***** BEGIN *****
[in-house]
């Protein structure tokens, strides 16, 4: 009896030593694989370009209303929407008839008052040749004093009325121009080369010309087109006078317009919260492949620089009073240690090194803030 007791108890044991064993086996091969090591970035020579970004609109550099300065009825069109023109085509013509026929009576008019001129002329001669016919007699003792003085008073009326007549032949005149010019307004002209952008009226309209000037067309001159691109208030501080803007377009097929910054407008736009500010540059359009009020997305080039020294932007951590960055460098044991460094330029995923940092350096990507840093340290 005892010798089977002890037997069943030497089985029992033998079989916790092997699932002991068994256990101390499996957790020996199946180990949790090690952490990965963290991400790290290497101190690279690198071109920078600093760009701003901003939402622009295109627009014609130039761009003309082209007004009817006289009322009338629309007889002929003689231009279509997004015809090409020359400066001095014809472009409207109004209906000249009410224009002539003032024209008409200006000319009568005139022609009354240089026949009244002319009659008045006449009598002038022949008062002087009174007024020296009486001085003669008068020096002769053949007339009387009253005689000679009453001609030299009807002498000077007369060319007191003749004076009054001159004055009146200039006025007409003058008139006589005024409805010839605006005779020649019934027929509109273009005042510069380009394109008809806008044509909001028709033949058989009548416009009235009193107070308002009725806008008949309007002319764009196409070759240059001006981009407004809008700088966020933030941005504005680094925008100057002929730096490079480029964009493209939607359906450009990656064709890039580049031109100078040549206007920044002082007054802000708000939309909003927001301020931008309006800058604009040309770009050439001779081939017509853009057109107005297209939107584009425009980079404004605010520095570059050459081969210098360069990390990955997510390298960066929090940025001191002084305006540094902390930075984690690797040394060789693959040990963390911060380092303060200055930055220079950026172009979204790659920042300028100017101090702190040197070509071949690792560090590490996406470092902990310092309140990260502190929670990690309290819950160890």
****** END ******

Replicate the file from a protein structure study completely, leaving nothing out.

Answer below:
[in-house]
């Protein structure tokens, strides 16, 4: 009896030593694989370009209303929407008839008052040749004093009325121009080369010309087109006078317009919260492949620089009073240690090194803030 007791108890044991064993086996091969090591970035020579970004609109550099300065009825069109023109085509013509026929009576008019001129002329001669016919007699003792003085008073009326007549032949005149010019307004002209952008009226309209000037067309001159691109208030501080803007377009097929910054407008736009500010540059359009009020997305080039020294932007951590960055460098044991460094330029995923940092350096990507840093340290 005892010798089977002890037997069943030497089985029992033998079989916790092997699932002991068994256990101390499996957790020996199946180990949790090690952490990965963290991400790290290497101190690279690198071109920078600093760009701003901003939402622009295109627009014609130039761009003309082209007004009817006289009322009338629309007889002929003689231009279509997004015809090409020359400066001095014809472009409207109004209906000249009410224009002539003032024209008409200006000319009568005139022609009354240089026949009244002319009659008045006449009598002038022949008062002087009174007024020296009486001085003669008068020096002769053949007339009387009253005689000679009453001609030299009807002498000077007369060319007191003749004076009054001159004055009146200039006025007409003058008139006589005024409805010839605006005779020649019934027929509109273009005042510069380009394109008809806008044509909001028709033949058989009548416009009235009193107070308002009725806008008949309007002319764009196409070759240059001006981009407004809008700088966020933030941005504005680094925008100057002929730096490079480029964009493209939607359906450009990656064709890039580049031109100078040549206007920044002082007054802000708000939309909003927001301020931008309006800058604009040309770009050439001779081939017509853009057109107005297209939107584009425009980079404004605010520095570059050459081969210098360069990390990955997510390298960066929090940025001191002084305006540094902390930075984690690797040394060789693959040990963390911060380092303060200055930055220079950026172009979204790659920042300028100017101090702190040197070509071949690792560090590490996406470092902990310092309140990260502190929670990690309290819950160890």